U.S. Treasury Secretary Janet Yellen attended the Clinton Global Initiative Summit at the Hilton Midtown Hotel. She addressed the “disconnect” between the current performance of the U.S. economy and Americans’ perception of President Joe Biden’s response. In an interview on MSNBC’s “Morning Joe,” Yellen stated that negative opinions about the economy primarily reflect people’s views on the overall state of the economy. However, she expressed optimism that once the effects of the Biden administration’s bills and policies are seen, people will have a more positive outlook. Yellen emphasized that the administration has passed three pieces of legislation and is investing in America in a way that hasn’t been done in decades.
However, a Wall Street Journal poll revealed disapproval of Biden’s handling of the economy among registered voters, with 63% expressing dissatisfaction with his management of inflation. While previous polls showed lower approval ratings specifically regarding Biden’s handling of the economy, overall job performance ratings were slightly higher, according to the Associated Press-NORC poll. These poll results pose a challenge for Biden as he seeks re-election next year.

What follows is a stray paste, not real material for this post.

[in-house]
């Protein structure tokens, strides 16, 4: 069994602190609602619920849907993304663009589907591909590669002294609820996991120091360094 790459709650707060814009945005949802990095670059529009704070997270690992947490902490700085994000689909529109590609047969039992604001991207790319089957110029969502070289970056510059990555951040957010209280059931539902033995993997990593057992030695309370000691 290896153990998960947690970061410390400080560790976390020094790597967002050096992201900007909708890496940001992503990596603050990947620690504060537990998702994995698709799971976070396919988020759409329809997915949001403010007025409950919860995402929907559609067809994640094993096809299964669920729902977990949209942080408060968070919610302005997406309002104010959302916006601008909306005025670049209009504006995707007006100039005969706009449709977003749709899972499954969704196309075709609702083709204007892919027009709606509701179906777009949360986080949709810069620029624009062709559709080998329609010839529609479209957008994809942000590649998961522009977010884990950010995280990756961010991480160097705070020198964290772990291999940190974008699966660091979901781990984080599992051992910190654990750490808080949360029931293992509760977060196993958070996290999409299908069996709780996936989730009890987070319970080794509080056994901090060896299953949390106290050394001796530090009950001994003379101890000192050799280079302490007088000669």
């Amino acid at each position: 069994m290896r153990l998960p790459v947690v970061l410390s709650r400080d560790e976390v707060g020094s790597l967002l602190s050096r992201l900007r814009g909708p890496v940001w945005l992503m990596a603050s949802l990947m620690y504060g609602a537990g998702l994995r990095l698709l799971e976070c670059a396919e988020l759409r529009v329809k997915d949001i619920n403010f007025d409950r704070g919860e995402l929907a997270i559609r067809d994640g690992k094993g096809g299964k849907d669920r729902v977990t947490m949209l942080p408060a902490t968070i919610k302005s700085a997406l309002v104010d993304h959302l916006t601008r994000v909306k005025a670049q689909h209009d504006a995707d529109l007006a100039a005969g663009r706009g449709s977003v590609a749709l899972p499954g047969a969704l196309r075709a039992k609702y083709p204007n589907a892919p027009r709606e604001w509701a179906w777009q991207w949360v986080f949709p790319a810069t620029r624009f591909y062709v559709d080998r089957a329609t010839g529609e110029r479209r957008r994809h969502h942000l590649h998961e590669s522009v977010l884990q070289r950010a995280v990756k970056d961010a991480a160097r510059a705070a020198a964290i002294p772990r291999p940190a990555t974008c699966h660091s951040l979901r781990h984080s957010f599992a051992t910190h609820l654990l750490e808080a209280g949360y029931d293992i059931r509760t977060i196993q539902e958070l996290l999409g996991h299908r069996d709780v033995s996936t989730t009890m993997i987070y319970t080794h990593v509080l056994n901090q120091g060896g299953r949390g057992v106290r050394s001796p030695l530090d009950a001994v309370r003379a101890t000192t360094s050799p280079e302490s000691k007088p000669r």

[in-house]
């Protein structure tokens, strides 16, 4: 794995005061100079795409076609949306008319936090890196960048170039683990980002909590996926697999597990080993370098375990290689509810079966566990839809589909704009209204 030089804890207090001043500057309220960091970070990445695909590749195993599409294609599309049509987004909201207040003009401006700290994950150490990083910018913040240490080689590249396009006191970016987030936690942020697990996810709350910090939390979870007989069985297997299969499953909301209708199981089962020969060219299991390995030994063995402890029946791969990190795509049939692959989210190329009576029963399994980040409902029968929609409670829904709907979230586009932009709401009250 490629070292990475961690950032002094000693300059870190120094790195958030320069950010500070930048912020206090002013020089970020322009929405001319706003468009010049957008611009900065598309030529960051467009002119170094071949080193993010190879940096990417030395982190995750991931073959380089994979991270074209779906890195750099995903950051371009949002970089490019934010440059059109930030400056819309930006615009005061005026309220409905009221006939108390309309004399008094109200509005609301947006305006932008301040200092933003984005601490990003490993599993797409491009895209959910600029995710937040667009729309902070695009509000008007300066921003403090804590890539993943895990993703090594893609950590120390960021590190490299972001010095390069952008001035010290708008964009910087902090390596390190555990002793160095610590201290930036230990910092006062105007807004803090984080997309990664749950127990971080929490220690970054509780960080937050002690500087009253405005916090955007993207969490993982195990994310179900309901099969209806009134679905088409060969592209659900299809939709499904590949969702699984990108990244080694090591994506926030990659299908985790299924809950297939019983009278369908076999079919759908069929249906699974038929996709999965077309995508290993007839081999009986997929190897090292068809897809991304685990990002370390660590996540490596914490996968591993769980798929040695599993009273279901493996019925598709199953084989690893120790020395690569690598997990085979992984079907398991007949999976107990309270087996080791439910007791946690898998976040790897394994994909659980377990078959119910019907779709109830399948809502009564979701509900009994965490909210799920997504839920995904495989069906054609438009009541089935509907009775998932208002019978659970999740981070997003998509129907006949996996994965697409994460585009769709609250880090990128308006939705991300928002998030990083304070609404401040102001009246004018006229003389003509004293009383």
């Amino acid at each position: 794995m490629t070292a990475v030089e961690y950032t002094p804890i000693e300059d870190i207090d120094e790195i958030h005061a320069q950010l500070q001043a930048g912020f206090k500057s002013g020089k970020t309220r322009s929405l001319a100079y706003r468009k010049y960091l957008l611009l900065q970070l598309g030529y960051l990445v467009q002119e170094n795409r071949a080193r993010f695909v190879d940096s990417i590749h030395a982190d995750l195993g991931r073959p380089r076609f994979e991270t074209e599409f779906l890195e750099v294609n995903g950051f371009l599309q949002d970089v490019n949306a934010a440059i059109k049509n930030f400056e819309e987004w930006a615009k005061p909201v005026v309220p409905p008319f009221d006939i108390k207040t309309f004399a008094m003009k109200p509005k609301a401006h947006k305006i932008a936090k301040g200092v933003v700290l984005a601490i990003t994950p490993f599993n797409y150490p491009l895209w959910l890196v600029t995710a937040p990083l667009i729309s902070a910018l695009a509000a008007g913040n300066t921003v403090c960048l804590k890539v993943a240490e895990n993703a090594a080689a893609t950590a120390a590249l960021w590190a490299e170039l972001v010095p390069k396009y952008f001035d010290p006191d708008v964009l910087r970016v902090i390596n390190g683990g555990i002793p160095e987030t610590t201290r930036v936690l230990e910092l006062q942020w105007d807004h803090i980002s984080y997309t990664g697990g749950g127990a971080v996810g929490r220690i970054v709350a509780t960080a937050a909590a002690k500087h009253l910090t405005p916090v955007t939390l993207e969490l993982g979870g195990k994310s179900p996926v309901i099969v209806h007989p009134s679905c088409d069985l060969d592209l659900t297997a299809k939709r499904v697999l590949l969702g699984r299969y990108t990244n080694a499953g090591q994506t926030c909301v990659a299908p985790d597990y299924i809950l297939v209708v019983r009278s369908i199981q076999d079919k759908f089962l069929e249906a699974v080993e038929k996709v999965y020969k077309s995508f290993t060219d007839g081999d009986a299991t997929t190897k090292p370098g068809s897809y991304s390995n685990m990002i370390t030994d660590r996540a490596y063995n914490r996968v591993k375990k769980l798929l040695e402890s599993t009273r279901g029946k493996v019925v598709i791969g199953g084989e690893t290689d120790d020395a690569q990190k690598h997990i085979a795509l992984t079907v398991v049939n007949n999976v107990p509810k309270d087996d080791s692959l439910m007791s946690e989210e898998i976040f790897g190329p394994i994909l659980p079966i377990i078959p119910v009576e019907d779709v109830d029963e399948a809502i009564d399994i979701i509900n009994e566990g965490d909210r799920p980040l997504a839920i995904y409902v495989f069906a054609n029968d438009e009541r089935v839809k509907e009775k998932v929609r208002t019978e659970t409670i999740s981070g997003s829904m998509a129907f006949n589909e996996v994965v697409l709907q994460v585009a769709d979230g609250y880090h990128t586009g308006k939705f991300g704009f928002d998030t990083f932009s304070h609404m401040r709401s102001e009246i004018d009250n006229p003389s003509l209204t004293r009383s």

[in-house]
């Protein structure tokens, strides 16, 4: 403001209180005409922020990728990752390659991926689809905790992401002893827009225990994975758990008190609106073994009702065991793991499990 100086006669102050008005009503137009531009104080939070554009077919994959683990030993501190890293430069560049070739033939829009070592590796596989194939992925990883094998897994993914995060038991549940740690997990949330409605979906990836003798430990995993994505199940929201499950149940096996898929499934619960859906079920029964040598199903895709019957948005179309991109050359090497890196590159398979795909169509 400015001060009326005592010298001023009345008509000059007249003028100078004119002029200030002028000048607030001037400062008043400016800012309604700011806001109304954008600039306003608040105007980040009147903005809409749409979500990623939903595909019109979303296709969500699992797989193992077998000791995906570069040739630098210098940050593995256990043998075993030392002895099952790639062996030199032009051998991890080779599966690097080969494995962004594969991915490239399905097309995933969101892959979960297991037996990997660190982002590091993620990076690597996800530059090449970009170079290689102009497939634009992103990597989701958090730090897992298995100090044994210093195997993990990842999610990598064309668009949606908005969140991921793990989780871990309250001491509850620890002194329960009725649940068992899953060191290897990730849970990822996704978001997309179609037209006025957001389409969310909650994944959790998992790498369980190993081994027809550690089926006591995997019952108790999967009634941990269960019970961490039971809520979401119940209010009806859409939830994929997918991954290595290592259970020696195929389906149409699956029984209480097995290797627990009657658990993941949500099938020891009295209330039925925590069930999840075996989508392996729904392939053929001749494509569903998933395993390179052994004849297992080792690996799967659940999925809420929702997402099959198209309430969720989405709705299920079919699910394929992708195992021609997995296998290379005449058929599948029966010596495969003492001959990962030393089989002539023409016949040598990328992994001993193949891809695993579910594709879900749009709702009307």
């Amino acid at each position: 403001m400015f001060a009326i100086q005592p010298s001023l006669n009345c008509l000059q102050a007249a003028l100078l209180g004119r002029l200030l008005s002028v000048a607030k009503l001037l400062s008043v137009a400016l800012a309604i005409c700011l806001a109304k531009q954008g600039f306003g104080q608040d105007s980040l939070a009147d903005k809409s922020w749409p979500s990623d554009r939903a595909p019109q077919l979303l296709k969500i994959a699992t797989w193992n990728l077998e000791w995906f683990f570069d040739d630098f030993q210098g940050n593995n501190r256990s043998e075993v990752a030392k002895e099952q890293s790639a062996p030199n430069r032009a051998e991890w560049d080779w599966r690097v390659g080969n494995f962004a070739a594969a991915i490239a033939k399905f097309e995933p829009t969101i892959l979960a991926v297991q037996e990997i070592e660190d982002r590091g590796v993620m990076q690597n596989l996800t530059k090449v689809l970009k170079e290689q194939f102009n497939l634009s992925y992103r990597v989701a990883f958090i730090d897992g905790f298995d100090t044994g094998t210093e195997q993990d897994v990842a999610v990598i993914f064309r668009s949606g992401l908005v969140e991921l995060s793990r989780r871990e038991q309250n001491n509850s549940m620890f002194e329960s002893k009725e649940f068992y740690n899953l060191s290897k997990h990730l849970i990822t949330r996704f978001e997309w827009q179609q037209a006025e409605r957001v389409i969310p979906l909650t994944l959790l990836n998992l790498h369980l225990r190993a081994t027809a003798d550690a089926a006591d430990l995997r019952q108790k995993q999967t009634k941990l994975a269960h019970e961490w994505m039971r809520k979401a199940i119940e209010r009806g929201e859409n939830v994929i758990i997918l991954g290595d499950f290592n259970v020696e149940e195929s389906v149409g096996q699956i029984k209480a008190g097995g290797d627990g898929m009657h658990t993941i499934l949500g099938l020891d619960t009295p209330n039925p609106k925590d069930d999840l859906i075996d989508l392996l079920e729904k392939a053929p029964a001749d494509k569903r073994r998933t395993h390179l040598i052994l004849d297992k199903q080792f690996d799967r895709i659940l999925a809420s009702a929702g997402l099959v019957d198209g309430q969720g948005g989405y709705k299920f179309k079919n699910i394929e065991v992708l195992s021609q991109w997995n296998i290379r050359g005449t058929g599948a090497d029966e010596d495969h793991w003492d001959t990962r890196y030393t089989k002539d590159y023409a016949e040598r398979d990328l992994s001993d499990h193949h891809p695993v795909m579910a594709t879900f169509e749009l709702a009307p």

BBC News special correspondent Kati Kaye pushed Yellen to address the perceived disconnect between falling inflation and unemployment rates. Yellen acknowledged the disconnect but admitted that there is no simple, convincing answer to explain it. She pointed out that American families, children, and households have been significantly impacted by the pandemic, despite the remarkable recovery.
Yellen remains hopeful that the combination of slowing inflation and increasing employment will drive the post-pandemic recovery. She highlighted the partisan Infrastructure Act, the CHIPS and Science Act, and the Control Inflation Act as measures designed to promote substantial infrastructure development. The Biden administration has already announced and implemented $500 billion worth of manufacturing investments, creating valuable manufacturing jobs across the country, especially in areas that have experienced long-term wage declines.